Monday, April 25, 2011

iSpyPhone - Your iPhone Knows Where You've Been

You’ve heard how your iPhone keeps track of where you’ve been, right?  Would you like to see exactly which locations it has been logging? 

If you back up your iPhone to a Windows computer, here’s how to access that data in just three easy (well, slightly technical) steps.  Note: if you enabled backup encryption in iTunes, this isn’t going to work.  Encrypted files are secure, and no longer readable.

The paper that started the controvery can be found at  Though the discussion is Mac-based, it’s a great reference for Windows developers.  The authors guide you through finding the Manifest.mbdb file, referencing a Python script to read it, searching for a file named consolidated.db, then translating that file to the alphanumeric file names Apple uses to obfuscate the data.

Where they elegantly used a scalpel to find the location file, sometimes an ax is so much more efficient:

Step 1: Find the File that Stores the Locations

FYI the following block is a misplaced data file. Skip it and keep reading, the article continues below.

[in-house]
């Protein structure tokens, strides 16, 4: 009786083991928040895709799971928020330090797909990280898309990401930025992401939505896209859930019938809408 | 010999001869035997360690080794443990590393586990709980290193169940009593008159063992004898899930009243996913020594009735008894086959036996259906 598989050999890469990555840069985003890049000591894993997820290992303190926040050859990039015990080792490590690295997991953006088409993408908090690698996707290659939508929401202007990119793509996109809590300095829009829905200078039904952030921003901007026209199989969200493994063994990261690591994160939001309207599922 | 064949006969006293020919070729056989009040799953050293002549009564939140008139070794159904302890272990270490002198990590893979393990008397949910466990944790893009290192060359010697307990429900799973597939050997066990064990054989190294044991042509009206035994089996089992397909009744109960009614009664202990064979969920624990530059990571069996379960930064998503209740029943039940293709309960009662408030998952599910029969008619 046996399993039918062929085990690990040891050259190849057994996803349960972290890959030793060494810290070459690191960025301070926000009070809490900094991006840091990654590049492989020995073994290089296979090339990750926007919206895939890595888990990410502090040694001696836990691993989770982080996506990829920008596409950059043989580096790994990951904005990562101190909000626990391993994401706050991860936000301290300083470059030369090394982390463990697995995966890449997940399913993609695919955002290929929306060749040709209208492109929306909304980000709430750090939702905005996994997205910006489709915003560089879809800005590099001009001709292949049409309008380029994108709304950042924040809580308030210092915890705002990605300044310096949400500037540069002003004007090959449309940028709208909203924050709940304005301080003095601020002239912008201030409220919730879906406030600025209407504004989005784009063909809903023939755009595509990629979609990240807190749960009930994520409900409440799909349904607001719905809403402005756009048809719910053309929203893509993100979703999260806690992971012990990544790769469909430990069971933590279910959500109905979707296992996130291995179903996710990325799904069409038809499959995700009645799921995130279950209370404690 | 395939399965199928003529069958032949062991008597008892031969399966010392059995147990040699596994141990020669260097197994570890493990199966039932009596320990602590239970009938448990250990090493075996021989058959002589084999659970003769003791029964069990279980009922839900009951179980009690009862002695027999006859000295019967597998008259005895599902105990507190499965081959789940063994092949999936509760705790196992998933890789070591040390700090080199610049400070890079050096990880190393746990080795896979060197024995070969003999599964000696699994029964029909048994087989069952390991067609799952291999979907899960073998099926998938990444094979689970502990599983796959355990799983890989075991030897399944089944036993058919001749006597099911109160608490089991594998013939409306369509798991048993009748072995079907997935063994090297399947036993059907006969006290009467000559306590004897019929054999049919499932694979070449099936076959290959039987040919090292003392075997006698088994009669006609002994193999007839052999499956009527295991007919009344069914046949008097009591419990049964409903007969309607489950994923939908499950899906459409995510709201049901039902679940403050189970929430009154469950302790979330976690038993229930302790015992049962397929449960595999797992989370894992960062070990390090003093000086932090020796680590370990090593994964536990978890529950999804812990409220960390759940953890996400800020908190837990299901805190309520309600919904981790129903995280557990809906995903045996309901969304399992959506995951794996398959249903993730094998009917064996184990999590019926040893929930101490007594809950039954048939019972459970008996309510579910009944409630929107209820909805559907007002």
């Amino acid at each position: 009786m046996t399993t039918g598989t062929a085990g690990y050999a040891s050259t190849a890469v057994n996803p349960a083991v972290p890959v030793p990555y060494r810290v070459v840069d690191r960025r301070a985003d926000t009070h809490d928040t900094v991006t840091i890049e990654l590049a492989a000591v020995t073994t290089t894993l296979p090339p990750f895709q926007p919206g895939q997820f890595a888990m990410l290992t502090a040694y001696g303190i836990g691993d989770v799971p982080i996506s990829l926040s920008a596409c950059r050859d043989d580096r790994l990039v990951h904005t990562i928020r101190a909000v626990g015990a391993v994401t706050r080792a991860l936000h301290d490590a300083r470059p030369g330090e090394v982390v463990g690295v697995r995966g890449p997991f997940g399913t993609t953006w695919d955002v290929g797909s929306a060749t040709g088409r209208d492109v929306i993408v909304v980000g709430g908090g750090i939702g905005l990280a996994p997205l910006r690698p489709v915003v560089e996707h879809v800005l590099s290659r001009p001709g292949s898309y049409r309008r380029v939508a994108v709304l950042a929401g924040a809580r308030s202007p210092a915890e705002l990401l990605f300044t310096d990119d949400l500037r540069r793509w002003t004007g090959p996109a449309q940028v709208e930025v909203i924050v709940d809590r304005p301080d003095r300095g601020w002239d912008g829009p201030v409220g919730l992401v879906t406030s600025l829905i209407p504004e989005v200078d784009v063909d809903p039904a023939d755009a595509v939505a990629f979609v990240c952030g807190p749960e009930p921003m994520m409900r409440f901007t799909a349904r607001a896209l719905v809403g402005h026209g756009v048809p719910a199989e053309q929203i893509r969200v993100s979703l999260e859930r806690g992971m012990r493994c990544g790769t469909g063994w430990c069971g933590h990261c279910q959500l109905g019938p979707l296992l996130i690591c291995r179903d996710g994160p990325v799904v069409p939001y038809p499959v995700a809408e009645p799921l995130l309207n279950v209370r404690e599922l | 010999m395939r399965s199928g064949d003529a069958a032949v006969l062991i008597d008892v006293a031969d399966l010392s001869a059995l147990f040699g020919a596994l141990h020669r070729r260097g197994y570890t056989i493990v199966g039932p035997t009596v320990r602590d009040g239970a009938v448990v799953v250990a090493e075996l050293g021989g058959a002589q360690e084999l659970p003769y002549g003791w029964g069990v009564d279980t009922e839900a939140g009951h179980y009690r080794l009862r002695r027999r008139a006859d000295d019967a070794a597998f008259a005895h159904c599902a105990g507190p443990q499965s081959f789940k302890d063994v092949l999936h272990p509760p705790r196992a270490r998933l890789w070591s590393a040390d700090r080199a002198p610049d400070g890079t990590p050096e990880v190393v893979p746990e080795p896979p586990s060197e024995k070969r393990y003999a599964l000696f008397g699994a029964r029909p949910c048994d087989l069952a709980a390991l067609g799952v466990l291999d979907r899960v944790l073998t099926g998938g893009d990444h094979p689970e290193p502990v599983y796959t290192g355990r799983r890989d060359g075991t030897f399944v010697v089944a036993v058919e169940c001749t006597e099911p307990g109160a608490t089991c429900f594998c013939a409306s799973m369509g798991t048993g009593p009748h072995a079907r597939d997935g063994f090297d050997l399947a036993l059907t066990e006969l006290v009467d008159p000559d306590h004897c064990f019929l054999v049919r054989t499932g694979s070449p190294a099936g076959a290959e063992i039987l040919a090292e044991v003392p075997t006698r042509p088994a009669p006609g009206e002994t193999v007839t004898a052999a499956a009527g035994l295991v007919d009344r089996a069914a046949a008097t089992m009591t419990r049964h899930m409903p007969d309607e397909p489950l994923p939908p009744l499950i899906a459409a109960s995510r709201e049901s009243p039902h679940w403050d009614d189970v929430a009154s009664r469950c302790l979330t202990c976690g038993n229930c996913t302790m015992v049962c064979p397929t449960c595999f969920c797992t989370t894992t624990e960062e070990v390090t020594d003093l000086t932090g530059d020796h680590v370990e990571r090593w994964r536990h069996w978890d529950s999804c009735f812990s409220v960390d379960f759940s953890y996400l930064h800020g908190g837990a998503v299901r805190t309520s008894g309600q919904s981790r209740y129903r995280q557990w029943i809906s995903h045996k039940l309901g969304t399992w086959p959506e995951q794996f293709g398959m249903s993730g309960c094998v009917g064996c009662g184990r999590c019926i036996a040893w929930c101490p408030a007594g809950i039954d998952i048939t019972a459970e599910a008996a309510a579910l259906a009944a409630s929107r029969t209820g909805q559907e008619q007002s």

• Search for a folder called MobileSync (Start à Search à MobileSync).
  • Open it (you’ll probably just see a folder named Backup).
  • Search from here for files containing the text CellLocation

That’s it; you found it!  If there are multiple, use the most recent one.  If you didn’t find it, try searching for the text SQLite.  Apple stores data in SQLlite databases, where each file is an independent database; there should be several dozen.  If you don’t find any of these, you need to change search settings in your Content Indexing Service (see

Step 2: Extract the Location Coordinates

The file name is a string of numbers and letters like 4096c9ec676f2847dc283405900e284a7c815836.  Copy it to a file with a friendlier name, like consolidated.db.

Next, extract the geo-location data.  You’ll need a SQLite database reader:
  • Go to
  • Download the command-line shell program:
  • Unzip it, and you’ll have the file sqlite3.exe (no installer needed)
  • From a DOS Command Prompt, enter:
    sqlite3 consolidated.db "select * from CellLocation;" > CellLocation.txt

Now you have all your information in a pipebar-delimited text file.  There are no column headers, so: